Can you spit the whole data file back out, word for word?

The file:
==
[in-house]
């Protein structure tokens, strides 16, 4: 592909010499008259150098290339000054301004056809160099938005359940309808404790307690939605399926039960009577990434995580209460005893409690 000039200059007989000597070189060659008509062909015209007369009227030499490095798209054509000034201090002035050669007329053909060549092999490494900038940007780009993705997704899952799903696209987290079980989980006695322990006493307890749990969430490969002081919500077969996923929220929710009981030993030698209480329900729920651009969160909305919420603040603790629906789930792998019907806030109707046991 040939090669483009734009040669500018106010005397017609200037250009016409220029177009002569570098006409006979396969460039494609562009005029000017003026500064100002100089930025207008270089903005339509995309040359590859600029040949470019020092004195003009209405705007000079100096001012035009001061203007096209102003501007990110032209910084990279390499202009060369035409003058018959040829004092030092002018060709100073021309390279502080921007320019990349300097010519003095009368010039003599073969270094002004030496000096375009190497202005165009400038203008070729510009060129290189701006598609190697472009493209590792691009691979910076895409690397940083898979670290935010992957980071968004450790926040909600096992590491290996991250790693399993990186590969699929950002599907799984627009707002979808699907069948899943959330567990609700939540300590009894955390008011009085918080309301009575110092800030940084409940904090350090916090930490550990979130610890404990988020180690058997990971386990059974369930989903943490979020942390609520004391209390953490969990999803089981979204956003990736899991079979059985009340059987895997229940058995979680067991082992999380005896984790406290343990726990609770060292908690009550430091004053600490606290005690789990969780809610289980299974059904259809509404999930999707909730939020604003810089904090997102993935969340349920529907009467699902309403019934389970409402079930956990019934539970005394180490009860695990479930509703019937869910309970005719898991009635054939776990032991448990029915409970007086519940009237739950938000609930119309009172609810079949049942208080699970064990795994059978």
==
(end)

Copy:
[in-house]
């Protein structure tokens, strides 16, 4: 592909010499008259150098290339000054301004056809160099938005359940309808404790307690939605399926039960009577990434995580209460005893409690 000039200059007989000597070189060659008509062909015209007369009227030499490095798209054509000034201090002035050669007329053909060549092999490494900038940007780009993705997704899952799903696209987290079980989980006695322990006493307890749990969430490969002081919500077969996923929220929710009981030993030698209480329900729920651009969160909305919420603040603790629906789930792998019907806030109707046991 040939090669483009734009040669500018106010005397017609200037250009016409220029177009002569570098006409006979396969460039494609562009005029000017003026500064100002100089930025207008270089903005339509995309040359590859600029040949470019020092004195003009209405705007000079100096001012035009001061203007096209102003501007990110032209910084990279390499202009060369035409003058018959040829004092030092002018060709100073021309390279502080921007320019990349300097010519003095009368010039003599073969270094002004030496000096375009190497202005165009400038203008070729510009060129290189701006598609190697472009493209590792691009691979910076895409690397940083898979670290935010992957980071968004450790926040909600096992590491290996991250790693399993990186590969699929950002599907799984627009707002979808699907069948899943959330567990609700939540300590009894955390008011009085918080309301009575110092800030940084409940904090350090916090930490550990979130610890404990988020180690058997990971386990059974369930989903943490979020942390609520004391209390953490969990999803089981979204956003990736899991079979059985009340059987895997229940058995979680067991082992999380005896984790406290343990726990609770060292908690009550430091004053600490606290005690789990969780809610289980299974059904259809509404999930999707909730939020604003810089904090997102993935969340349920529907009467699902309403019934389970409402079930956990019934539970005394180490009860695990479930509703019937869910309970005719898991009635054939776990032991448990029915409970007086519940009237739950938000609930119309009172609810079949049942208080699970064990795994059978």